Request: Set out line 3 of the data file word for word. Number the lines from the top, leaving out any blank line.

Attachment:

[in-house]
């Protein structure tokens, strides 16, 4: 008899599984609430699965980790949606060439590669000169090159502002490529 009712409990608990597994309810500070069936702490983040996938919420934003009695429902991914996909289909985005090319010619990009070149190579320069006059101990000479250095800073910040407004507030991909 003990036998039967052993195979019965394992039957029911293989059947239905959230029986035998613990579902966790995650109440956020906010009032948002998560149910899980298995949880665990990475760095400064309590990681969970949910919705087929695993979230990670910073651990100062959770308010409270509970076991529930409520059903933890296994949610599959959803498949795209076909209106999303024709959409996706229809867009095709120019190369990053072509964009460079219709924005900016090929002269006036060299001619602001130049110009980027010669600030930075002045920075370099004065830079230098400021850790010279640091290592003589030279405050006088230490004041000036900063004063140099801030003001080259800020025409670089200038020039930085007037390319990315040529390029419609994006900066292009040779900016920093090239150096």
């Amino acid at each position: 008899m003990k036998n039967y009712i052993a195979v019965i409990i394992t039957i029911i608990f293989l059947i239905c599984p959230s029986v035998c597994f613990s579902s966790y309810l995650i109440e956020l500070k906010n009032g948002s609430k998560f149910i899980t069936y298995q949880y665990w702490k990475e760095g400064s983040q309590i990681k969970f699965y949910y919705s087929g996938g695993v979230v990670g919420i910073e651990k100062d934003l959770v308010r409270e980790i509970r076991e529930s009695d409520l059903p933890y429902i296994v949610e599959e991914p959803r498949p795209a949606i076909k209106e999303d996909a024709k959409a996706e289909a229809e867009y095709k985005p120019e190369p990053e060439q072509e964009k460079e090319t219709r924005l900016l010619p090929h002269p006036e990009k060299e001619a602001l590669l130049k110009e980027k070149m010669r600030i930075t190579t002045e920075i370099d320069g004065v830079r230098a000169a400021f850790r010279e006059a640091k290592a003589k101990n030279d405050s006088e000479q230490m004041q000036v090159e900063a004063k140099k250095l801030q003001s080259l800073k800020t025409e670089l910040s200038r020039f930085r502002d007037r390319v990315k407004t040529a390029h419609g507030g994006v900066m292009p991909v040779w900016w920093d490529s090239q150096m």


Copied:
């Amino acid at each position: 008899m003990k036998n039967y009712i052993a195979v019965i409990i394992t039957i029911i608990f293989l059947i239905c599984p959230s029986v035998c597994f613990s579902s966790y309810l995650i109440e956020l500070k906010n009032g948002s609430k998560f149910i899980t069936y298995q949880y665990w702490k990475e760095g400064s983040q309590i990681k969970f699965y949910y919705s087929g996938g695993v979230v990670g919420i910073e651990k100062d934003l959770v308010r409270e980790i509970r076991e529930s009695d409520l059903p933890y429902i296994v949610e599959e991914p959803r498949p795209a949606i076909k209106e999303d996909a024709k959409a996706e289909a229809e867009y095709k985005p120019e190369p990053e060439q072509e964009k460079e090319t219709r924005l900016l010619p090929h002269p006036e990009k060299e001619a602001l590669l130049k110009e980027k070149m010669r600030i930075t190579t002045e920075i370099d320069g004065v830079r230098a000169a400021f850790r010279e006059a640091k290592a003589k101990n030279d405050s006088e000479q230490m004041q000036v090159e900063a004063k140099k250095l801030q003001s080259l800073k800020t025409e670089l910040s200038r020039f930085r502002d007037r390319v990315k407004t040529a390029h419609g507030g994006v900066m292009p991909v040779w900016w920093d490529s090239q150096m």